History has demonstrated that buying and holding is a better investment strategy than is market timing. With respect to mutual funds, (and it’s likely that the same is true in the case of individual stock holdings), research has shown that, in general, funds do much better than their unit holders do. More to the point, the more individuals “do their own thing” the more likely it is that they’ll under-perform the funds they purchase. Why? They tend to trade in and out of positions – all too often buying near highs and selling near lows. The result is not only diminished market returns, but also transaction costs, and often tax inefficiencies.
Diversification, Risk and Reward
Generally speaking, a truly diversified investment portfolio involves less risk than a more concentrated one. Unfortunately, many investors today believe just the opposite – or at least as far as domestic versus international investing is concerned. Even though Canada accounts for less than 3% of world market capitalization, not many Canadians have made much by way of allocation to international equities. Why? It’s difficult to say for sure, but it’s suggested that the most compelling reason is a lack of understanding of foreign markets, and therefore a reluctance to invest there.
One strategy that all investors ought to consider at this point is taking whatever steps may be necessary to become truly diversified. In this regard, please note that merely increasing the number of positions that you have will not necessarily give you more diversification (although it certainly will give you more complexity and probably more confusion as well!).
Needless to say, based on the comments just made, diversification in terms of geography is very important. As well, make sure that, if you are holding mutual funds, the managers of your funds are not merely clones of each other. Diversification of management style can be just as important as global diversification (perhaps even more so). This is an area where a good relationship with a professional advisor would be especially valuable. If such a relationship is not in place, you might have to do a great deal of research on your own.
Whatever the case, though, diversification is an important consideration; and it’s one that many investors have not dealt with.
Learning from History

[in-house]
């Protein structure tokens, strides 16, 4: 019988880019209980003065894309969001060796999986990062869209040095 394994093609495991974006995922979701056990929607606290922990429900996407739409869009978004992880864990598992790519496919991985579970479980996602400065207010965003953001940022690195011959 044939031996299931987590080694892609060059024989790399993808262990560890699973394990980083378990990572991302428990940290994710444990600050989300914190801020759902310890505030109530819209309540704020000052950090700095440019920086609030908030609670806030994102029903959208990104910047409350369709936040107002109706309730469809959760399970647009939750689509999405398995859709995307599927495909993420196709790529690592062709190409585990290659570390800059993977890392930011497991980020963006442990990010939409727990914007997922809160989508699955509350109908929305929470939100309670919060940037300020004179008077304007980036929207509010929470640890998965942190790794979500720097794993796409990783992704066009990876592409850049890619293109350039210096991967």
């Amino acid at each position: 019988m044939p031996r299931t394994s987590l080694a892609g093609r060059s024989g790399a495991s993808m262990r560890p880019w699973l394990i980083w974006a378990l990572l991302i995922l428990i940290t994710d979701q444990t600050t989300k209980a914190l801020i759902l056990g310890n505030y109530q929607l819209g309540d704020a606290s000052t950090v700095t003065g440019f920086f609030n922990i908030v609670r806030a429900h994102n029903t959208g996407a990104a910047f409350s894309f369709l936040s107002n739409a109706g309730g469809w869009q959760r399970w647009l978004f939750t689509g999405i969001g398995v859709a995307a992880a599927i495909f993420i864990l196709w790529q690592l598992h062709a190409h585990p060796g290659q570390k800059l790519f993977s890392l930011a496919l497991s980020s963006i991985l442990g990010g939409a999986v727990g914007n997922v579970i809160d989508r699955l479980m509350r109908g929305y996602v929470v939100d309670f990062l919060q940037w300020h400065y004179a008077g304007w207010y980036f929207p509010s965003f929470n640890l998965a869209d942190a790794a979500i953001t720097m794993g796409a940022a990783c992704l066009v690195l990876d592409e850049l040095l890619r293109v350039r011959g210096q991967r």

For quite a while now, many financial advisors have been cautioning their clients (often, it is feared, in vain) to temper the unrealistic expectations that they’ve formed, based on above average returns over the last number of years. The problem is that, even with respect to investors who have weathered the storm before, perspective has been lost because those storms have faded into the distant past.
The fact of the matter is, market declines occur on a regular basis, and will continue to do so in the future. If history is any guide, we can expect a decline of at least 20% every seven years on average.
Keep Your Cool
As I’ve mentioned before, the word “panic” is one that’s often associated with severe market declines. But, just as any other emergency in which you have the misfortune to find yourself, your chances of success are inversely proportional to your level of panic.
It’s obvious, though, that without discipline you could well find yourself getting into and out of the market at the wrong times. The best investment strategy over the long term is to buy and hold, it’s not easy to stay the course in the face of severely volatile markets – unless you’ve adopted a strategy that you truly believe in.
President, HG Partners Limited
Director, Private Client Group &
Senior Financial Advisor,
This article was prepared solely by Howard Goodman who is a registered representative of HollisWealth® a trade name of Investia Financial Services Inc. (a member of the Mutual Fund Dealers Association of Canada and the MFDA Investor Protection Corporation). The views and opinions, including any recommendations, expressed in this article are those of Howard Goodman alone and they are not those of HollisWealth®
HG Partners Limited is an independent company. iA Financial Group and Industrial Alliance companies have no liability for activities outside of HollisWealth®